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Our holdings include hundreds of glass and film negatives/transparencies that we've scanned ourselves; in addition, many other photos on this site were extracted from reference images (high-resolution tiffs) in the Library of Congress research archive. (To query the database click here.) They are adjusted, restored and reworked by your webmaster in accordance with his aesthetic sensibilities before being downsized and turned into the jpegs you see here. All of these images (including "derivative works") are protected by copyright laws of the United States and other jurisdictions and may not be sold, reproduced or otherwise used for commercial purposes without permission.

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[REV 25-NOV-2014]

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Southern Belle: 1956

Southern Belle: 1956

South Carolina, 1956. More from this series of pictures on life in the South. Color transparency by Margaret Bourke-White, Life magazine archive. View full size.

On Shorpy:
Today's Top 5
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What was the soundtrack?

I would adore knowing what these dancers were moving to.

Him again

There was always that ONE guy in the funny straw hat. Watch any beach party movie.

The "Woe is Me" guy.

This is indeed a happy and bright picture, one we would all like to have been a part of, all except for the downhearted guy in the extreme foregroung. Doesn't anyone wonder why he is so despairing. It brings to mind the song "Nobody knows the trouble I've seen". Another noticable difference from today's teens is that they are all dressed in a unique and individual style, they do not all look like cookie-cutter teens, no copycats. In the past fifty-two years, we've evolved from well=fitted clothes to gigantic drooping drawers, oversize t-shirts and tattoos galore. This photo speaks over a thousand words, it even shows us what we missed in our (mostly) segregated America of 1956. A GREAT picture.

1958, Burlington, NC

I was 11 years old and had grown up in a legally segregated society, and was white and innocent. Accidentally walked into a "colored" diner. All conversation ceased, just the juke box played, and, embarrassed -- and, yes, afraid -- I turned and fled. It had been so loud and animated as I was opening the door.

It was the first of many times over the next few years that I questioned the rightness of segregation: we were taught in the schools that that was the way God wanted it.

How stupid we were!

Hat City!

There are more hat styles in this relatively small space than anywhere else we've seen on Shorpy, I think. Amazing variety.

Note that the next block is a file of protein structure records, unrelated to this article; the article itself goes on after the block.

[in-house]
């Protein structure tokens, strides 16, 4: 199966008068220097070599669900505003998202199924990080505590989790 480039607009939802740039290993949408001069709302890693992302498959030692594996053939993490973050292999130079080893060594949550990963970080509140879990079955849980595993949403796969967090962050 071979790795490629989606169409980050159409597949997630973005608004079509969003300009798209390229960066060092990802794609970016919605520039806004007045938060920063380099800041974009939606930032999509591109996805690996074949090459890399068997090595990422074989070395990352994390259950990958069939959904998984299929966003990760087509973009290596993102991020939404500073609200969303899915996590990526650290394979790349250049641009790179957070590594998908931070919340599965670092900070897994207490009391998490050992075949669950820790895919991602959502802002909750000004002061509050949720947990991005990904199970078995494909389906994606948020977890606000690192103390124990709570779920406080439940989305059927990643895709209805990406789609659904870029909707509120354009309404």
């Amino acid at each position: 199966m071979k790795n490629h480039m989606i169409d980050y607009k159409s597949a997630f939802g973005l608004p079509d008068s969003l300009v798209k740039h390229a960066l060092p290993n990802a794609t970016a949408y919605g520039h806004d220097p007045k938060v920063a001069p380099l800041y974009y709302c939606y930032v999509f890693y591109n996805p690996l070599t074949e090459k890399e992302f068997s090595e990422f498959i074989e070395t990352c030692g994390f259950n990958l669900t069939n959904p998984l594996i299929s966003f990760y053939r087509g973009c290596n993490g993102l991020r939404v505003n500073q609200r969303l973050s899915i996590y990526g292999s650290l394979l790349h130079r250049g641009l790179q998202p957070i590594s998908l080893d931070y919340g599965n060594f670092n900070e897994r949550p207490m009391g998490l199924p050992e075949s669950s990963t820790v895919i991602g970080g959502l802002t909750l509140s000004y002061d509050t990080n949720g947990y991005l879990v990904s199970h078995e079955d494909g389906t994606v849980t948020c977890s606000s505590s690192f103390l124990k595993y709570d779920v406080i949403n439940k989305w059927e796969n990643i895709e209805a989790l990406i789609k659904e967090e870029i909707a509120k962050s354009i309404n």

Loving these

This is another incredible shot. I feel like I'm there.

[You want a Coke with that, Hon? - Dave]

What a great series of pictures

Thanks, Dave. These are such a delight.

[Yer welcome. That Margaret Bourke-White was pretty good with a camera. - Dave]

Things might get interesting

The woman in the lower right doesn't realize her dress is unzipping as she dances. I can't wait to see the next photo in this series.

Mmm Burgers...

Forget the dancing I want a time machine so I can go back and get one of those hamburgers and a Coke for 35¢ that they are advertising on the wall, or maybe the steak plate and a Coke for 80¢.

Please no long-winded explanations of the difference in cash value between 1956 and 2008. Leave me with my illusions of times when all things were cheap, all girls were pretty and all men dressed well.

How candid?

This is brilliant, and just how I'd imagine a 50s roadhouse to be. But its so bright!

Not being a photographer, I'd love to hear a more expert view on this, simply because its so bright - I'm guessing that this must be "set up" lights, and not merely a big flash?

I'm just wondering how spontaneous this image is, because it certainly makes a difference if there's big, hot lights parked around which would give a different atmosphere, as opposed to the more sneaky and unexpected flash.

Hi, btw, I'm a long term viewer but have just stumped up the courage to comment (or rather, pose some questions)!


What a fantastic photo! I am blown away.

SHORPY OLD PHOTO ARCHIVE | History in HD is a vintage photo archive featuring thousands of high-definition images from the 1850s to 1960s. (Available as fine-art prints from the Shorpy Archive.) The site is named after Shorpy Higginbotham, a teenage coal miner who lived 100 years ago.

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